Moving forward is a key lesson that every successful startup must learn. In the very early stages of our company, we suffered a stinging loss as one of our vendors sent us thousands of books with broken bindings. I thought our business was over before it even began. But after a good cry, I picked myself back up, reordered the books with better bindings and chalked the loss up to an expensive lesson learned. Since then, we have become known for delivering superior content and well-made print materials, including books. We would not have focused so much on quality if it had not been for that early defeat.

The best opportunities are often in the least popular industries.

With the tech sector booming, it’s easy to forget the many other industries driving the global economy. Weaknesses in those industries present enormous opportunities for success.

Nelson grew up in the shadow of his family’s real estate investment company, seeing firsthand how volatile the market could be. “Brian and I weren’t going to do real estate because we hated the feast-or-famine cycles,” Nelson said. “But then we discovered student housing, which bucks the trend.”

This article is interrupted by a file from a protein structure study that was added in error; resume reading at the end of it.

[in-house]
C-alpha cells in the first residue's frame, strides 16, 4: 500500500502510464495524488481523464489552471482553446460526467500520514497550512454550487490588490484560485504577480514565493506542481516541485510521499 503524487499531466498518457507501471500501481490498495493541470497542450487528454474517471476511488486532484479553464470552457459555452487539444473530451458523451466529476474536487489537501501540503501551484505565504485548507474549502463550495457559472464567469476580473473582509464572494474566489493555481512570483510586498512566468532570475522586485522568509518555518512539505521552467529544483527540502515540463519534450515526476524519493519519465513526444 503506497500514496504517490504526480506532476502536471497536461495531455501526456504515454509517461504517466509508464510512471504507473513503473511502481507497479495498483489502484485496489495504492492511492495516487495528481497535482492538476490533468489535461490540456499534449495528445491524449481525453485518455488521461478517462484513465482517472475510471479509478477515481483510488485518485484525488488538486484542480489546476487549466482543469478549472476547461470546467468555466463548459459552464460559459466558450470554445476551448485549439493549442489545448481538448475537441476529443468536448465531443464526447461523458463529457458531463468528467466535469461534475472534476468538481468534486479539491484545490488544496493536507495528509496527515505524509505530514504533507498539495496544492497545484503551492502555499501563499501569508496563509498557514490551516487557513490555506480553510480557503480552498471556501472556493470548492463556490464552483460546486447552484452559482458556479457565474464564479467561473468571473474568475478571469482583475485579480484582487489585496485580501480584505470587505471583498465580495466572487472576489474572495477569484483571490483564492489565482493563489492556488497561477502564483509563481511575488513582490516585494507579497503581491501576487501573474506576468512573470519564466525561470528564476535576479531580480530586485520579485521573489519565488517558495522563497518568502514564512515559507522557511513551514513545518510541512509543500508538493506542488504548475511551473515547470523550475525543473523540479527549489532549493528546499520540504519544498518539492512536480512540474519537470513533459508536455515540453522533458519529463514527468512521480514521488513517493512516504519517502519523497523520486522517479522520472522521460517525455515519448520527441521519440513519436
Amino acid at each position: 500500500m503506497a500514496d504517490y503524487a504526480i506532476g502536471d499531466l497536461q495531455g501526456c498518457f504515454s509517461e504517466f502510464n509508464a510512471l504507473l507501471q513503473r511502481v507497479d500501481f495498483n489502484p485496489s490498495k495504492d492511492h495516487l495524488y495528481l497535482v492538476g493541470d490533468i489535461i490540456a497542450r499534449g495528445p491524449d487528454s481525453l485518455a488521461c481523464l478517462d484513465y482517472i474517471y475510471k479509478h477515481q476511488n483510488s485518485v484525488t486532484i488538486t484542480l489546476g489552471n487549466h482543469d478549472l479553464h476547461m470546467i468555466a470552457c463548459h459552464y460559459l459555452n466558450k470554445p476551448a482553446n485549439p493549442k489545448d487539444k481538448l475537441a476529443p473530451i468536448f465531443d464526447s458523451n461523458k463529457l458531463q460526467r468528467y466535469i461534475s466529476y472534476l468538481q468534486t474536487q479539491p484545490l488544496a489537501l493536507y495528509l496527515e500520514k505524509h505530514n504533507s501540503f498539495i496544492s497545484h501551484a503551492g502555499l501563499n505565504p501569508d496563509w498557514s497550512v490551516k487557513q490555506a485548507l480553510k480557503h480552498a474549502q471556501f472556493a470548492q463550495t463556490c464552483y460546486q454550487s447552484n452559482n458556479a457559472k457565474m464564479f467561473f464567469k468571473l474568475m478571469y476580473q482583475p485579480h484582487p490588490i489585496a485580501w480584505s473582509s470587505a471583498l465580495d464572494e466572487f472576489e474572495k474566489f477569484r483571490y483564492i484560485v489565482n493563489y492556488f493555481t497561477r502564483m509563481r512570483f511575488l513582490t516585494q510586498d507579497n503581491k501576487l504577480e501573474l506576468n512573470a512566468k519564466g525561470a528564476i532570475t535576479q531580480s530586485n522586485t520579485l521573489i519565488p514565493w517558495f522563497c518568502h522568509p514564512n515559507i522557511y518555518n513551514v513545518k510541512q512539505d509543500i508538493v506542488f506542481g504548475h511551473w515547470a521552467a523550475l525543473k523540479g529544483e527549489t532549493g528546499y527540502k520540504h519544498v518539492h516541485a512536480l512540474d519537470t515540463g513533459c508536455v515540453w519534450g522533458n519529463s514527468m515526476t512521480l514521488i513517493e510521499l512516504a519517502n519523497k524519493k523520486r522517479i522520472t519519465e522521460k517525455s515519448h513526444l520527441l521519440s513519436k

As the Nelson Brothers realized, sometimes a solid examination of an industry you have overlooked can yield immense opportunities. For example, my family spent five decades entrenched in the entertainment industry. I dreaded the media as I watched the tabloid magazines gleefully splatter unflattering pictures of my aunt, uncles and dad across their pages. As I got older, I began to see the good that the media could do to educate and inform the public. I vowed to be the kind of PR professional who would be authentic, honest, and use the media to benefit the lives of others. I have found much satisfaction in this industry because I took a second look.

Entrepreneurship isn’t for everyone. It carries an immense amount of risk and requires a heady combination of grit, fortitude, resilience and self-drive. But with the right focus — which should always be how to better your best performance moment-to-moment — you’ll find that the path isn’t as risky as you feared and that there’s much more to success than a sizeable bank statement.

Article originally published Here.